Figure 1

The cephalometric variables analyzed.

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Correlation Study

For the correlation study, the following variables of cephalometry and the fiberoptic nasolaryngoscopy were correlated:

  1. Decreased upper pharynx space (cephalometry) with nasopharyngeal obstruction (septum and turbinate identified by nasolaryngoscopy).

  2. Decreased lower pharynx space (cephalometry) with obstruction in the hypopharynx (uvula, palatine and lingual tonsils identified by nasolaryngoscopy).

  3. Inferior position of hyoid bone (cephalometry) with laryngeal obstruction (epiglottis, ventricular bands and piriform sinuses identified by nasolaryngoscopy).

Cross-Sectional Association Study

This study was performed to evaluate the relationship between cephalometric and fiberoptic nasolaryngoscopy findings and OSA, comparing findings from healthy subjects and subjects with OSA. Cephalometric measurements are shown in Figure 1. Structures evaluated in nasolaryngoscopy included septum, turbinate, uvula, palatine and lingual tonsils, epiglottis, ventricular bands, and piriform sinuses.

Statistical Analysis

For the correlation study, a kappa test was performed between cephalometric and fiberoptic nasolaryngoscopy variables. For cross-sectional association study, χ2 or Fisher exact tests were used for qualitative variables, and Mann-Whitney U or student t tests were used for quantitative variables in according to the normal distribution of variables previously established with the Kolmogorov-Smirnov test.

Bivariate analysis was performed to evaluate the relationship between cephalometric measurements and findings of the fiberoptic nasolaryngoscopy with OSA. Odds ratio (OR) and P value with 95% confidence interval (CI) were calculated. As proof of goodness of fit, the pseudo R2 was used (a test analogous to R2 that indicates the goodness of fit of the model to the data). Although it does not have the immediacy of R2's interpretation of linear regression that directly indicates which proportion of the variance of the dependent variable is explained by the model, it is an approximation based on a comparison of the likelihood of the model only with the constant. The statistical software used for the analysis was STATA version 13.0 (Stata-Corp LLC, College Station, Texas, United States).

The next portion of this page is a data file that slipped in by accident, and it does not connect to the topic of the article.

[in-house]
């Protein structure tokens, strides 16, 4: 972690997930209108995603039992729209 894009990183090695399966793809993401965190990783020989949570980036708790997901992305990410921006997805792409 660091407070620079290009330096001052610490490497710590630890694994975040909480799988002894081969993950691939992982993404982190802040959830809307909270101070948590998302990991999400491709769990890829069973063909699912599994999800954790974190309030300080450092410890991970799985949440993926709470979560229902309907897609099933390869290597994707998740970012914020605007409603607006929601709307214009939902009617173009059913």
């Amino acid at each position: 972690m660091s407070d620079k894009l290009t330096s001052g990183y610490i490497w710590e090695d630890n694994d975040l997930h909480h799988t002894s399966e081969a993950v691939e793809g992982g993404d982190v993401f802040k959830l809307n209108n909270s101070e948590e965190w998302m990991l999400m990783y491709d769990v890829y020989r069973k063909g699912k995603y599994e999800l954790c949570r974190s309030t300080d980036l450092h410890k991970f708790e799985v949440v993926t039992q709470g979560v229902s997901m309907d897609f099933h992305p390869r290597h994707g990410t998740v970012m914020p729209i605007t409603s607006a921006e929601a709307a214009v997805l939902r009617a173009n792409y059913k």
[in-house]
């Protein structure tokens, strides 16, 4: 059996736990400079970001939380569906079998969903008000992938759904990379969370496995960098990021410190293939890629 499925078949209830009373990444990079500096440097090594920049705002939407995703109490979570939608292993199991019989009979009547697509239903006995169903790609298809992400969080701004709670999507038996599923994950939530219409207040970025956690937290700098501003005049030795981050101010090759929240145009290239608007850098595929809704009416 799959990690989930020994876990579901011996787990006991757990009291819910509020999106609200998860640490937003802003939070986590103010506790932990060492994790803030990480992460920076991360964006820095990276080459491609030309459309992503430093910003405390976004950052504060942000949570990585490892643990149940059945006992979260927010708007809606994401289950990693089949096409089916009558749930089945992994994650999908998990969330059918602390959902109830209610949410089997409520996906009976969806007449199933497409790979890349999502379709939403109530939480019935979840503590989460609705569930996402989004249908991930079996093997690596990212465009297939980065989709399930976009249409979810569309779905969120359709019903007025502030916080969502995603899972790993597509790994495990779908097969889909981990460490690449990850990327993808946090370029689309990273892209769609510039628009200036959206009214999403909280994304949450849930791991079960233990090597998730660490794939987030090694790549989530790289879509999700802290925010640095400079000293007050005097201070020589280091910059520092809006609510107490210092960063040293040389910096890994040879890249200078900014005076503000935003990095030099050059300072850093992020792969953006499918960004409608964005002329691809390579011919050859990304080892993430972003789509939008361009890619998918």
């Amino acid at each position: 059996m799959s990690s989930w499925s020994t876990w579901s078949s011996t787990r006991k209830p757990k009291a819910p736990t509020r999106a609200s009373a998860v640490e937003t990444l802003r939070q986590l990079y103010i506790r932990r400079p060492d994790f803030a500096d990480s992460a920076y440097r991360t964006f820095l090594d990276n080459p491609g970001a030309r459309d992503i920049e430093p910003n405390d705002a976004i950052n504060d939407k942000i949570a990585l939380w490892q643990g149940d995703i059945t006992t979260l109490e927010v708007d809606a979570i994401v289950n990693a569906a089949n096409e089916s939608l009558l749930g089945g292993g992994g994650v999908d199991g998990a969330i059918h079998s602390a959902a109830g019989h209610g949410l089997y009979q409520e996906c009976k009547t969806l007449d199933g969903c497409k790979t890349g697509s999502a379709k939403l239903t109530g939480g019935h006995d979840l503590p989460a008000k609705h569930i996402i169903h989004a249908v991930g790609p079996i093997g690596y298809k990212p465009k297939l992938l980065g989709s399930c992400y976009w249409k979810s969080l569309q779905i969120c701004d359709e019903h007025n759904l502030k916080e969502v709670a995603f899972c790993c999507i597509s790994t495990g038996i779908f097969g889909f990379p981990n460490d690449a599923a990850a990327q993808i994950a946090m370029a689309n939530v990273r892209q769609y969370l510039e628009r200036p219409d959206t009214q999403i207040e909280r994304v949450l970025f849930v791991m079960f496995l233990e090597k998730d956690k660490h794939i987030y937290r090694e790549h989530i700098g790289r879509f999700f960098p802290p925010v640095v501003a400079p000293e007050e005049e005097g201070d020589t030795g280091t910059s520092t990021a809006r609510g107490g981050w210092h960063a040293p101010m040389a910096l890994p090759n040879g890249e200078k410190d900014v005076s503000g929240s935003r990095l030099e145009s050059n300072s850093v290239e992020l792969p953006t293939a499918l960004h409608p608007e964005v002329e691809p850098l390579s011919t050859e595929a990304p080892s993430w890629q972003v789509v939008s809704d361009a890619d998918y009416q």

A total of 53 adults were included in the study, with median age of 42 years for healthy subjects and 54 years for subjects with OSA. The distribution for sex was similar between healthy subjects and those with OSA, with a higher proportion of women 75% (n = 29) in the healthy group and 62% (n = 24) in the OSA group. The body mass index was similar between both groups (Table 1).

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Table 1

Distribution of sample by age, sex, and BMI.

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Results for intraobserver and interobserver agreement for cephalometric analysis showed 98.1% corresponding to kappa = 0.97, indicating an excellent correlation between the observers. There was no correlation between the variables evaluated in the fiberoptic nasolaryngoscopy and cephalometry (Table 2). Obstructions in the hypopharynx (uvula, palatine and lingual tonsils) showed statistical significant association with OSA (OR 4.06, CI 1.10–14.89, P = .034), Table 3. There were no statistical significant differences between supine and seated positions (Table 4). In cephalometric analysis, it was observed that ascending position of hyoid bone was found as a protective factor for OSA (OR 0.02, CI 0.001–0.57, P = .02), Table 5.

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Table 2

Correlation analysis for cephalometry and fiberoptic nasolaryngoscopy.

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Table 3

Fiberoptic nasolaryngoscopy findings.

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Table 4

Fiberoptic nasolaryngoscopy findings (seated and supine).

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Table 5

Cephalometric findings.